The mother and I agreed in our lack of comfort with the situation and the desirability of a second opinion.   I called one of my colleagues and friends, a pediatric cardiologist in Sioux City.  I gave him the story and he accepted the referral.  Then I told him why he hadn’t heard from me since May, what I’d been doing and where I’d been going.  I explained that my non-compete clause doesn’t apply thirty miles away from Sioux City.

After we hung up I gave the mother the doctor’s name and phone number so that she can call and schedule an appointment.

Then I did yoyo tricks for the patient.

No doctor practices in a vacuum, all of us depend on a referral network; I’m most comfortable sending patients to doctors I know and trust.  In this case, I didn’t know the pediatric cardiologist the patient had seen, but I knew the history sounded like a heart problem.

There is no substitute for thinking things through.  No matter how good your GPS unit, you still need to watch where you’re going.

Advising a potential doctor after a good day in the clinic

October 28, 2010

I said to a friend of a friend,
Consider the time that you’ll spend
    And the cash you’ll be burning
    For medical learning
And the terms of the Federal lend

I take care of patients and I cannot write identifying information. They are male or female or confused; they do or they don’t work, they are or they aren’t students or teachers or either or neither or both; some drink to excess; many smoke; each is a part of a family unit and has a social context. They all have feelings; the adults all have sexuality. Each has urges to evil and good in various strengths and directed with differing degrees of mastery.

Today I saw patients for colds, coughs, pink eye, sports physicals, sore throats, urine infections, STD’s, hives, ankle sprains, ringworm, and well child checks.

One patient’s family includes three generations of jockeys, one of whom rode the Kentucky Derby three times (I have permission to include that information in this blog).

My patients bore Polish, Hispanic, Irish, Scots, Czech, English and Indian last names; some had mixed Native American facial features.

One parent and child interrupted each other constantly despite a great deal of apparent love.

I gave advice about nicotine, caffeine, alcohol, trampolines, foot odor, ear wax, seat belts, sleep, exercise and diet.

One person, betrayed by a lover, wept.

Two families were affected by alcoholism.

The clinic today opened at noon and we went till eight.

When I got back from work I called a friend of a friend, actively considering a medical career. No matter what you think medicine is, I said, it will not be that when you finish your training; it will have morphed into something we cannot even imagine. No career holds more honor, few have more job security. These things will not change: people will get sick, sick people want to get well and they do not want to see unfamiliar faces; healers will hold a high place in society and they will be fed.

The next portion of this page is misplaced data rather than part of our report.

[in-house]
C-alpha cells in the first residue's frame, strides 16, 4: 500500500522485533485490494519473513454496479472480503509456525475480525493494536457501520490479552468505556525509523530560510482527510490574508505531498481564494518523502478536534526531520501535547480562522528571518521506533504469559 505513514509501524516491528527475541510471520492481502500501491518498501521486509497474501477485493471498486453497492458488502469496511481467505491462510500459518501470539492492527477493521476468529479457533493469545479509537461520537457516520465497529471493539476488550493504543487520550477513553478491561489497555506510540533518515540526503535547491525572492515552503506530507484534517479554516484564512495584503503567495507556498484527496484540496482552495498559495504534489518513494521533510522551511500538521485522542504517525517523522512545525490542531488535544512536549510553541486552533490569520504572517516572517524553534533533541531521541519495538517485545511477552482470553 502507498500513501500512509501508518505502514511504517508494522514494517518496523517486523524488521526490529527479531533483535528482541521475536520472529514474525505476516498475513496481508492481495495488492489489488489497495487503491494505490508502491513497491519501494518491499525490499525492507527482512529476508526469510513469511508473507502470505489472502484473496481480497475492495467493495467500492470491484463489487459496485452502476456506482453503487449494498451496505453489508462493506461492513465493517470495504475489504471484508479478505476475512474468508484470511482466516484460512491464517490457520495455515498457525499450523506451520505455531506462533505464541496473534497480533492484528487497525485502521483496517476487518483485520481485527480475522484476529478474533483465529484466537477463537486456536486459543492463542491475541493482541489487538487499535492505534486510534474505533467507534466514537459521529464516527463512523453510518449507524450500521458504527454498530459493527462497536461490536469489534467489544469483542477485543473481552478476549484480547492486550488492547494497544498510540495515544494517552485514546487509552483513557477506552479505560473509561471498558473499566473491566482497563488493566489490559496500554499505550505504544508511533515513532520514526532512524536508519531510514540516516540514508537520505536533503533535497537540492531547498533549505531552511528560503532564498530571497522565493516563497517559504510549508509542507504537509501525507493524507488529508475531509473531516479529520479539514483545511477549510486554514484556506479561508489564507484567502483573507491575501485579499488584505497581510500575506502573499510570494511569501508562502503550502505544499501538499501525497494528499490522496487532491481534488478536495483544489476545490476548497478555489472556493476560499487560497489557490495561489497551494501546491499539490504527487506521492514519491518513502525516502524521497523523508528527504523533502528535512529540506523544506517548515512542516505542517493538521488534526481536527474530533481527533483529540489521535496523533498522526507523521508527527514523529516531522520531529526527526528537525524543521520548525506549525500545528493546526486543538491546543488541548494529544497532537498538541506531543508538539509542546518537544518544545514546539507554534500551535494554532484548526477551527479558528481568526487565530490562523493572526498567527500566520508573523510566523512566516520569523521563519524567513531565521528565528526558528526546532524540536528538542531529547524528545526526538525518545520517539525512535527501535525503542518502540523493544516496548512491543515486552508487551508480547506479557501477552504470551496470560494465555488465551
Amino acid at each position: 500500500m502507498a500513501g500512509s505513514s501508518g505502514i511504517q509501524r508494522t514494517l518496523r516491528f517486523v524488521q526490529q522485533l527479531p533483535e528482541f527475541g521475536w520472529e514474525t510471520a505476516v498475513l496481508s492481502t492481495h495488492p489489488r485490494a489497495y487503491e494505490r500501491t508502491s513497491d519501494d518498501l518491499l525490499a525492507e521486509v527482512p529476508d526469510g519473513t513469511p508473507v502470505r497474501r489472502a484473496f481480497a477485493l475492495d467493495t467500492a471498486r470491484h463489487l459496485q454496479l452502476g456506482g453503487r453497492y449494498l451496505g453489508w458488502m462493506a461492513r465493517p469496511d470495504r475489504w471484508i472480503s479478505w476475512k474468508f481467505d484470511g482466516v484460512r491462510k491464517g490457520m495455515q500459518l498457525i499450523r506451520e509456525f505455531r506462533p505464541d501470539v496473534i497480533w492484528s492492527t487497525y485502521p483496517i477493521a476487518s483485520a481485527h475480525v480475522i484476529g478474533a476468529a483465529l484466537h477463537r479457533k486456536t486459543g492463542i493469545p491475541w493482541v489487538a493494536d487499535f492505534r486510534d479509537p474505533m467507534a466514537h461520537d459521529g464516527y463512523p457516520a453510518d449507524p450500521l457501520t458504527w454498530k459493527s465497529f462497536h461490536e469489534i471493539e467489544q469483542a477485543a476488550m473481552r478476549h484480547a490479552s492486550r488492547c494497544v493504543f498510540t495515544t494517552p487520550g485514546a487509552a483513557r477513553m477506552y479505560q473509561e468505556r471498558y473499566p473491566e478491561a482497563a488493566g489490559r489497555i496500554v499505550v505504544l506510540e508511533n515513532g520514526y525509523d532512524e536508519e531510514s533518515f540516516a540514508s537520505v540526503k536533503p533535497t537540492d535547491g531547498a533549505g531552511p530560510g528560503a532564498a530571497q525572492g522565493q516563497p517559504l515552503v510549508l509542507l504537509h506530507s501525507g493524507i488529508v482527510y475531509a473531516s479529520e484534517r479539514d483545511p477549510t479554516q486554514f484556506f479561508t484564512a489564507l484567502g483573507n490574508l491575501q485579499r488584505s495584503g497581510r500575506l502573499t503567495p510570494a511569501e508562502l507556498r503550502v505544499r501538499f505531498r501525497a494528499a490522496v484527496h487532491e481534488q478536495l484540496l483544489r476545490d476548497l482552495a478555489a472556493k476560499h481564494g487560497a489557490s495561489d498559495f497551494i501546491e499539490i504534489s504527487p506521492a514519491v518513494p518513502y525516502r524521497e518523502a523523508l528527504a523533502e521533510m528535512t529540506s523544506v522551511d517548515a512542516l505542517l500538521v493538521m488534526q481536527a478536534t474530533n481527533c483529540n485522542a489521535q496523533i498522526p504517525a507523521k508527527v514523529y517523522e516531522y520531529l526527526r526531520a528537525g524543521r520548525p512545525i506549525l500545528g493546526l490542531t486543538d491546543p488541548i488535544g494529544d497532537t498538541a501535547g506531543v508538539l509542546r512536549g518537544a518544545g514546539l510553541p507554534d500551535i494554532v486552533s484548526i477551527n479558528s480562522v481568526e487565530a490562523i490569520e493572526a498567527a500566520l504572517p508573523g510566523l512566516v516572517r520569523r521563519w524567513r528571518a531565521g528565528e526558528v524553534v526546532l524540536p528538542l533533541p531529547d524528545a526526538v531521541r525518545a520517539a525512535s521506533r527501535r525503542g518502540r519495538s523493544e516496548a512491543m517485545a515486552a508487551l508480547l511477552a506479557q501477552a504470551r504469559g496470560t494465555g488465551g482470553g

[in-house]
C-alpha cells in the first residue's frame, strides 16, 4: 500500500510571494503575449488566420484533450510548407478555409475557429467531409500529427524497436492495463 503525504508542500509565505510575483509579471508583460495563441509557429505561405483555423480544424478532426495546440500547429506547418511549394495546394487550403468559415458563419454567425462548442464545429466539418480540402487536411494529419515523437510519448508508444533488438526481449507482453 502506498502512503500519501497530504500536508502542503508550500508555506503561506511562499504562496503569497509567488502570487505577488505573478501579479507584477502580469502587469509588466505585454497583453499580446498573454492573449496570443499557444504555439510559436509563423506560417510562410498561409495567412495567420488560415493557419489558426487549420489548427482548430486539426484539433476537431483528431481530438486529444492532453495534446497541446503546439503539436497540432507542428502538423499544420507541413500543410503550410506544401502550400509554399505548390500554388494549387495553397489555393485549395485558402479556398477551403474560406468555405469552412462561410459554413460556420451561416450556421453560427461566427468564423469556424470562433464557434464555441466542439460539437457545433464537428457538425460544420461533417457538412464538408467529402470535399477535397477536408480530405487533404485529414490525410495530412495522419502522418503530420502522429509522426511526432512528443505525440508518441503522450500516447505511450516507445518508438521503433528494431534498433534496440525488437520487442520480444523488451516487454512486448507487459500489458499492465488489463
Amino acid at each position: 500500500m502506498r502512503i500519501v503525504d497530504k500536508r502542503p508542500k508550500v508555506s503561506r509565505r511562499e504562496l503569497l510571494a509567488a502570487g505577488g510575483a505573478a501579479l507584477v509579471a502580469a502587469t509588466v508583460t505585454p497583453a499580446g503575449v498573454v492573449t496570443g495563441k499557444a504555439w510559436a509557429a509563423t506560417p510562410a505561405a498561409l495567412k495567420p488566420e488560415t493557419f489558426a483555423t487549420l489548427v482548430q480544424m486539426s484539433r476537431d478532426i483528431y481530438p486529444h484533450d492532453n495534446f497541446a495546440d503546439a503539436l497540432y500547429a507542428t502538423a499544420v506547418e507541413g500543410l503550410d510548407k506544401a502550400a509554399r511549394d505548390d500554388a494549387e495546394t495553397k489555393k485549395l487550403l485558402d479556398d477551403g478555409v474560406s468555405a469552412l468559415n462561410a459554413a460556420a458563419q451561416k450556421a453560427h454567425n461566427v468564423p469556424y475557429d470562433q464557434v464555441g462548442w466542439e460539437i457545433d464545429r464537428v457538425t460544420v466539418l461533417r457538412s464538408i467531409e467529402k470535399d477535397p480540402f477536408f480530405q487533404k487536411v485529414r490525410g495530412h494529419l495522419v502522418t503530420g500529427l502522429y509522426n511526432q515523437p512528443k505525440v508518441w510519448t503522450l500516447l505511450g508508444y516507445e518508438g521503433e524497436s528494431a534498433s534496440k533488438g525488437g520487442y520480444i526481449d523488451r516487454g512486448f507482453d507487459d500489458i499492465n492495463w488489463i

Becoming a doctor requires an investment of two years for premed, four years for med school, and three years for residency; the money invested pales in comparison to the time. Government programs that finance the education demand payback on a year-for-a-year basis, and pay a fraction of what could be earned in private practice.

I had a National Health Service Corps scholarship to medical school; they paid tuition, books, and a stipend.  I worked in the Indian Health Service three years past my obligation because my time with the Navajo enriched my life beyond measure.  When I left my income doubled every six months for a year.

Medical school changes the person who enters. Someone who seeks only riches will either drop out of the program or will change their attitude; the same can be said for those motivated purely by altruism.

The doctor who doesn’t put first things first in his or her own life won’t last in the profession. The doctor who neglects physical needs, such as eating, sleeping, human relations, and medical care, will burn out.

Pick a specialty, I said, based on what you’re good at and what you love. Don’t go into something because you admire a particular specialist.

Gravity therapy for sinusitis

October 27, 2010

When I say no it causes a scene

Because the truth is not what it’s been

     It’s a plus or a minus

     Antibiotics for sinus

Whether or not the mucus is green.

Sinusitis hit me in the winter and then spring of 1973.  At that time I lacked money for a car or for a doctor.  A bicycle carried me from point A to point B, and for weeks and then months the cold Colorado wind drove spikes of pain into my inflamed sinuses.

Poverty loves company more than even misery does.  I fixed a friend’s bike and in return I got the yoga treatment for sinusitis: hang your head upside down for five minutes.